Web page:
Parents and now some school board members are still voicing concerns about the new grading system that was implemented last year at Lyons Township High School. 

The new system doesn’t count homework toward the final grade in a class and also doesn’t count class participation. It allows multiple retakes of tests and is concerned only with whether students eventually master the material in the course. Under the new system late work is not penalized.

“What we’re looking to do with grades is to ensure that a grade doesn’t have anything in it that doesn’t tell you about what a student has learned,” said LTHS Director of Curriculum and Instruction Scott Eggerding. “So, we’ve taken out extra credit and points for behavior, or participation points, or dressing for P.E. or those kinds of things.”

Administrators tweaked the system after the first semester to require students to complete a certain amount of homework to be eligible for retakes of tests. Many students during the first semester became enmeshed in an endless cycle of test retakes.

But some say the system is still not working.

“It has caused problems at LT since its introduction yet it continues some 20 months later,” said parent Elizabeth Slezak at the April 18 school board meeting.  “That, to me, is unacceptable.”

Krystal Steiner, a Brookfield resident and the mother of an LTHS sophomore said that since homework is not graded, students often are not motivated to do their homework.

“They’ve moved the homework fight 100 percent on me, because they don’t require it,” Steiner said. “They’re using kids as guinea pigs to see if this science experiment is going to work.”

In two meetings this month, school board members also began raising concerns about the system while saying that they support the goals, which include promoting fairness and equity.

“I’m still hearing of retakes being packed,” said board member Dawn Aubert at a recent school board meeting.

Aubert and others have noted that many teachers seem to not like the new system.

“We still seem to have a large contingent of teachers that are not on board,” Aubert said. 

Eggerding acknowledged that some teachers don’t like the new system. In an effort to get more buy-in, more teachers are being added to the grading implementation committee.

According to a survey done by the LTHS administration, approximately 14 percent of surveyed high schools are, like LTHS, not counting so-called formative work, such as homework, in the grading process.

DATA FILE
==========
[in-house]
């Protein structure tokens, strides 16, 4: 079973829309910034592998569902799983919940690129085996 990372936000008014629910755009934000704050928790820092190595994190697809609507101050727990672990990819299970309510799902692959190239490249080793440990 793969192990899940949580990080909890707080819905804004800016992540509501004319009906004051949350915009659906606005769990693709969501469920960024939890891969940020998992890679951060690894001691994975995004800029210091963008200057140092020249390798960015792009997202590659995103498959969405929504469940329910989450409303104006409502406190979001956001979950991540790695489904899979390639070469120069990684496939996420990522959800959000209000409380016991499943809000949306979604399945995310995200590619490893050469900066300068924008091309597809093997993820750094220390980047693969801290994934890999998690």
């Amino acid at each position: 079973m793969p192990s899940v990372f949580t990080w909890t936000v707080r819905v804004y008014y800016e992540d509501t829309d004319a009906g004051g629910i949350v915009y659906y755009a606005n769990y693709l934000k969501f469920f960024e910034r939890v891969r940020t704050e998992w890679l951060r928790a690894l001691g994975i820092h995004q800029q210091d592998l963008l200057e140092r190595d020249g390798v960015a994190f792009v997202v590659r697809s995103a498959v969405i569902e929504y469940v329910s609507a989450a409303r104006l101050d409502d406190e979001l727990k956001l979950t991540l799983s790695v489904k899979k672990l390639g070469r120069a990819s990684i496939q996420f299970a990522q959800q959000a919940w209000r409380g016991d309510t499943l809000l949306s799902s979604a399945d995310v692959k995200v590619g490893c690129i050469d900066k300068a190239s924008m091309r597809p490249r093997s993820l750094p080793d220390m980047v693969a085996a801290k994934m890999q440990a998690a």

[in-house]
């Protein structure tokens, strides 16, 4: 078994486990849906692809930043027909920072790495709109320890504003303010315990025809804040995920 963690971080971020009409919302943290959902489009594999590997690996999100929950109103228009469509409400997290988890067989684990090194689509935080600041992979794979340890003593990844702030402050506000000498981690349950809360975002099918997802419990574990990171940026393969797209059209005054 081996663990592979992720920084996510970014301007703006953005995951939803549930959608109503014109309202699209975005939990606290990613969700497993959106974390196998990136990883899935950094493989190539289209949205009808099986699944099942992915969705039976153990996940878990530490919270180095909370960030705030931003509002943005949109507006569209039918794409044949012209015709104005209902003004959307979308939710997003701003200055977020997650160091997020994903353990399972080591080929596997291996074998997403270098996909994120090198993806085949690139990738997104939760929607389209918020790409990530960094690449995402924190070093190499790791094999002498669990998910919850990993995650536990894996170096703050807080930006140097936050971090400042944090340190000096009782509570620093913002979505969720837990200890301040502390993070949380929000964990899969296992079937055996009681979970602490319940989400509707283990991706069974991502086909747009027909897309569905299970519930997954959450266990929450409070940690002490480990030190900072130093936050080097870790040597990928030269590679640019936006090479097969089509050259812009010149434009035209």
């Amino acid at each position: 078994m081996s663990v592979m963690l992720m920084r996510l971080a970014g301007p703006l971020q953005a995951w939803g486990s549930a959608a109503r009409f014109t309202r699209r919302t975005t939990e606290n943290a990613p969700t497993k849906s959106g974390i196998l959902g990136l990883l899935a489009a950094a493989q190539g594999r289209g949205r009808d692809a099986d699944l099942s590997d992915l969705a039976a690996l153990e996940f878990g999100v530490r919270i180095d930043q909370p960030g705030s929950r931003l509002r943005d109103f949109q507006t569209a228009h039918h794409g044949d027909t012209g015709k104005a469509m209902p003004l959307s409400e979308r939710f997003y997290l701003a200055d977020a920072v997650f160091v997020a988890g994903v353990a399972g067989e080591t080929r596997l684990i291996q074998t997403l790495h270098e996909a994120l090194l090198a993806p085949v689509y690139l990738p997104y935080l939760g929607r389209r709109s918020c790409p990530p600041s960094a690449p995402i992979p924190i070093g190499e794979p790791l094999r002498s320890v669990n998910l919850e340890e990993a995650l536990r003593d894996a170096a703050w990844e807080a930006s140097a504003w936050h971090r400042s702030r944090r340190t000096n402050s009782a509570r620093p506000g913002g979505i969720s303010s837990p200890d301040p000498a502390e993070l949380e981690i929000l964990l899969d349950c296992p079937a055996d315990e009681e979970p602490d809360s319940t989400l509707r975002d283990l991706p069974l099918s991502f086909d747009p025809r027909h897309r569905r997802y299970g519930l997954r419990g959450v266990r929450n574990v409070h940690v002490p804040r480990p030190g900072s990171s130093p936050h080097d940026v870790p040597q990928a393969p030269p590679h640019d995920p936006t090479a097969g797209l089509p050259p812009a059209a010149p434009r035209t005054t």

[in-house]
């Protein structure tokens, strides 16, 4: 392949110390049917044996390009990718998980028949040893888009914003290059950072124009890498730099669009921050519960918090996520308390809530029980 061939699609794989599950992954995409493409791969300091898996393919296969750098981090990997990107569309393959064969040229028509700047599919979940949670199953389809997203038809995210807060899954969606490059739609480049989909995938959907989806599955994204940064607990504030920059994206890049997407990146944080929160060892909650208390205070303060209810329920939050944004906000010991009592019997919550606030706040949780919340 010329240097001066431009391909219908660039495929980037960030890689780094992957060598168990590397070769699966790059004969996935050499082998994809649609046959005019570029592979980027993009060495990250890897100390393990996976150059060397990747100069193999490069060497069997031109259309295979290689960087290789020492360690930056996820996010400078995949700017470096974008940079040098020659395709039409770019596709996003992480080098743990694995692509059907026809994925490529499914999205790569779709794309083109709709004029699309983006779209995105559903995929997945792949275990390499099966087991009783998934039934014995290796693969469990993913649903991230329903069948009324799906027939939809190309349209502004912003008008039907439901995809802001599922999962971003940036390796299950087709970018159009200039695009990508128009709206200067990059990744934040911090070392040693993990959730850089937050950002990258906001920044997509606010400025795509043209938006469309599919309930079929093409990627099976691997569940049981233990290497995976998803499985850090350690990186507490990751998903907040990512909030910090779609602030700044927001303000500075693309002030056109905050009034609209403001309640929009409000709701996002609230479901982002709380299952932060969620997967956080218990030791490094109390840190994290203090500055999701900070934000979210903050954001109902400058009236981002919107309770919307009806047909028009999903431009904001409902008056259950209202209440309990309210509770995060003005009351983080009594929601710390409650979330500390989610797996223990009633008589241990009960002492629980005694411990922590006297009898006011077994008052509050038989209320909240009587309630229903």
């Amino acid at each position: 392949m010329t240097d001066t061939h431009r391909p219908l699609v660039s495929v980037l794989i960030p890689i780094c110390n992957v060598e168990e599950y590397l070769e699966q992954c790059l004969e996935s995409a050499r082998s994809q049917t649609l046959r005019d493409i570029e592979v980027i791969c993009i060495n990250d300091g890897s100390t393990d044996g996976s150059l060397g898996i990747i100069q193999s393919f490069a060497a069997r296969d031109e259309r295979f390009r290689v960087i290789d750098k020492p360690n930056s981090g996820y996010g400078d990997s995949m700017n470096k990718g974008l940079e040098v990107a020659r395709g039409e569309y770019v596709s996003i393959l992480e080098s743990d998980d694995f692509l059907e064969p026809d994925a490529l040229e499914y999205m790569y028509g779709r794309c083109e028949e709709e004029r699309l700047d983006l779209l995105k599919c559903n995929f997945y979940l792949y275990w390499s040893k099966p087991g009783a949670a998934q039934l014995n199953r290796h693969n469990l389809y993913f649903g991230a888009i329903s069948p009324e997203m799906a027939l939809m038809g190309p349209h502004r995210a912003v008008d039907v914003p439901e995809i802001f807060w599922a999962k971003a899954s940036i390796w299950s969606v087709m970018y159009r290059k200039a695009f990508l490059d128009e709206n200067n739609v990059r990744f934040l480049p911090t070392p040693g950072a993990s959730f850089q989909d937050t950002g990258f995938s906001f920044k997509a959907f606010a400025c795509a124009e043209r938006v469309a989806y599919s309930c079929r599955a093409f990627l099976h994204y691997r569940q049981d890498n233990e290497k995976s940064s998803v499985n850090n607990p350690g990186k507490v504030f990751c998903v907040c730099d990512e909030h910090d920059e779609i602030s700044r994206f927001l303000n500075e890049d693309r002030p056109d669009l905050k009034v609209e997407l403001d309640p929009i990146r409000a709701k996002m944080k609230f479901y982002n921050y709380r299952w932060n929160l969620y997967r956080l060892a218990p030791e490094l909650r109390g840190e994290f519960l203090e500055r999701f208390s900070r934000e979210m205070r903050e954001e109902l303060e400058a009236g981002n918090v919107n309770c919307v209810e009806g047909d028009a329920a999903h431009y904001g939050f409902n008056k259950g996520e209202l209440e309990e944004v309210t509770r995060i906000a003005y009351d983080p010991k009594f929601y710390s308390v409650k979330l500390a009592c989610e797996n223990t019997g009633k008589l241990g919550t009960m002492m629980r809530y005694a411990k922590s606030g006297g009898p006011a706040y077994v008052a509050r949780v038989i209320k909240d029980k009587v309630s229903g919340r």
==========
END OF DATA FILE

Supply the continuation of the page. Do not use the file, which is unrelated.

That concerned school board Vice President Alison Kelly.

“I’m having a hard time understanding why we’re on the aggressive side of this,” Kelly said. “I’m just a big fan of homework. … I don’t think the kids are doing the formatives. I’m not comfortable with what I’m hearing and seeing.”

But school board President Kari Dillon said her experience has been different, noting that one of her children has taken only one retake in the last two years.

“I know a lot of students are doing the formatives,” Dillon said.

Ultimately, the LTHS administration would like to change the current numerical-based grading system, which still results in letter grades with pluses and minuses, to a simpler A-F system without plusses and minuses. That system is being piloted this year by some 30 teaching groups.

Originally, the goal was to implement the A-F system schoolwide by next year but the administration now says full implementation is at least four years off as much curricular works need to be done.

“We made a deliberate choice to slow down,” Eggerding said.

But administrators remain committed to the changes they’ve implemented.

“We’re not there with A to F,” said LTHS Superintendent Brian Waterman said. “We know long term we’re going to A to F.”

Waterman also defended the policy of allowing multiple retakes of tests.

“We feel pretty confident that because of these changes we’ve positively impacted students,” Waterman said. “We still do believe in the inherent value of retakes and we want to continue to offer them as a school.”